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There are several reasons not to do that: Infants have very simple minds that can easily be overloaded by too much information. A psychedelic, high-contrast video can do more harm than good. Infants develop best, if more/all senses are used together. That is why those famous toys you hang over their beds look funny, play music and are in range for the ...


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More from Wired http://www.wired.com/2011/10/infant-tv-guidelines/ in 2011 supporting the study mentioned above.


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Certainly, the visual stimulation videos help in cognitive development and there are plenty of researches on this. Nevertheless, we often try to look so far that we ignore a puddle that's very near! The visual things (videos, games or the like) help in cognitive development. However, in the question, OP's confused about videos for infants or for kids. As ...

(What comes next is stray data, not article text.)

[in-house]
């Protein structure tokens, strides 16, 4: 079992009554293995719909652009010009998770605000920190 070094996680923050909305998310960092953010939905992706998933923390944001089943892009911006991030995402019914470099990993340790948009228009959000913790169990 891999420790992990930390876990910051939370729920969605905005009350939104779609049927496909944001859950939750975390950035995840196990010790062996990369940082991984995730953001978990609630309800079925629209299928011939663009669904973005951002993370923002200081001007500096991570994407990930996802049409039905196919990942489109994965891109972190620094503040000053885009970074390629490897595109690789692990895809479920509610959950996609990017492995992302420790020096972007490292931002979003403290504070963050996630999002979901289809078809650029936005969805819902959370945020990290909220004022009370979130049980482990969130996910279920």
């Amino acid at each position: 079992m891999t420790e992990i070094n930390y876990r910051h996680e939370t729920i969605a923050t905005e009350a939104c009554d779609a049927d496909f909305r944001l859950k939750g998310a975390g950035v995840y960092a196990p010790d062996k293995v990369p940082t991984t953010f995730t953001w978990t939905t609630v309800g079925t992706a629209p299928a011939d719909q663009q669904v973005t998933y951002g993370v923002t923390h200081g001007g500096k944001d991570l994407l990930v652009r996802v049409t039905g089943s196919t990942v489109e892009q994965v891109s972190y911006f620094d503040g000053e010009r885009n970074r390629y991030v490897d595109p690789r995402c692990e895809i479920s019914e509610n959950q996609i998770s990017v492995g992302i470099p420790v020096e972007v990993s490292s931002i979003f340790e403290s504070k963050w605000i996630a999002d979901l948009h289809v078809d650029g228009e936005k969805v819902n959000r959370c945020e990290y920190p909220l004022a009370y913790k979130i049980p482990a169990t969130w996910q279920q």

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Baby Einstein, which used to hold 90% of the "Educational" video market, was forced to offer refunds (link) and change their advertising to reflect that their products do nothing. This article cites The Journal of Pediatrics when stating that "for every hour of baby-video viewing per day, children ages 8 to 16 months knew six to eight fewer words than those ...


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Whatever she wants to do. Seriously - get her outside, and ask her. She can do whatever she wants, so long as it's outside. (And if she wants you to play with her, you should make the time - she'll only be eight once, after all!) And that means leaving the schedule a bit open-ended. Maybe she'll doodle with chalk on the sidewalk. Maybe she'll run around ...


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To be honest, it sounds like the concern should be that there is very little time in the routine to play. Play is essential for children - both physical (running, jumping, dancing, etc) and mental play (board games, computer games, I-Spy etc) so if your difficulty is in fitting that into her routine I would suggest trying to change the routine or all too ...



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